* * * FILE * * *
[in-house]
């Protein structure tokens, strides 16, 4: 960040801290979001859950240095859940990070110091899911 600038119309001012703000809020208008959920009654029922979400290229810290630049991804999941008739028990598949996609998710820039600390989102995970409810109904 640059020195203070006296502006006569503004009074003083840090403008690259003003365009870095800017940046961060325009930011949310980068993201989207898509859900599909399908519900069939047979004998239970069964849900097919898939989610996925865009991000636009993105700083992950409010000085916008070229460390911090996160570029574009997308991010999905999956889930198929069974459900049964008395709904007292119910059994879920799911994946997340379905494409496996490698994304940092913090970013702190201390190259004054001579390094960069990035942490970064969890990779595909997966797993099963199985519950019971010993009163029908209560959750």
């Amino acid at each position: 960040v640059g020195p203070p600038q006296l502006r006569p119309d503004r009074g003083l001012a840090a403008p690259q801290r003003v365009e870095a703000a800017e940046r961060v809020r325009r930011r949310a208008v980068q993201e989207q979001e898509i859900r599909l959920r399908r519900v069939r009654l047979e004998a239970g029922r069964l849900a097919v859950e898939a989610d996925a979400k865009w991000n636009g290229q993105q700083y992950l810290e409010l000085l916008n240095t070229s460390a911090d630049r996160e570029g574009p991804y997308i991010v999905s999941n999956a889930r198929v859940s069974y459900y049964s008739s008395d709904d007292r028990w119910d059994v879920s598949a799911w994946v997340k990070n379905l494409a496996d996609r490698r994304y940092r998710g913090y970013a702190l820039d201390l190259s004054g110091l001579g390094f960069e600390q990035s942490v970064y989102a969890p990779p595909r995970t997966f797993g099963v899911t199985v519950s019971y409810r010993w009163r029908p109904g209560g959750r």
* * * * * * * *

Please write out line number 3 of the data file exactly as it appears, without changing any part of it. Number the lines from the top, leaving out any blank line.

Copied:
């Amino acid at each position: 960040v640059g020195p203070p600038q006296l502006r006569p119309d503004r009074g003083l001012a840090a403008p690259q801290r003003v365009e870095a703000a800017e940046r961060v809020r325009r930011r949310a208008v980068q993201e989207q979001e898509i859900r599909l959920r399908r519900v069939r009654l047979e004998a239970g029922r069964l849900a097919v859950e898939a989610d996925a979400k865009w991000n636009g290229q993105q700083y992950l810290e409010l000085l916008n240095t070229s460390a911090d630049r996160e570029g574009p991804y997308i991010v999905s999941n999956a889930r198929v859940s069974y459900y049964s008739s008395d709904d007292r028990w119910d059994v879920s598949a799911w994946v997340k990070n379905l494409a496996d996609r490698r994304y940092r998710g913090y970013a702190l820039d201390l190259s004054g110091l001579g390094f960069e600390q990035s942490v970064y989102a969890p990779p595909r995970t997966f797993g099963v899911t199985v519950s019971y409810r010993w009163r029908p109904g209560g959750r």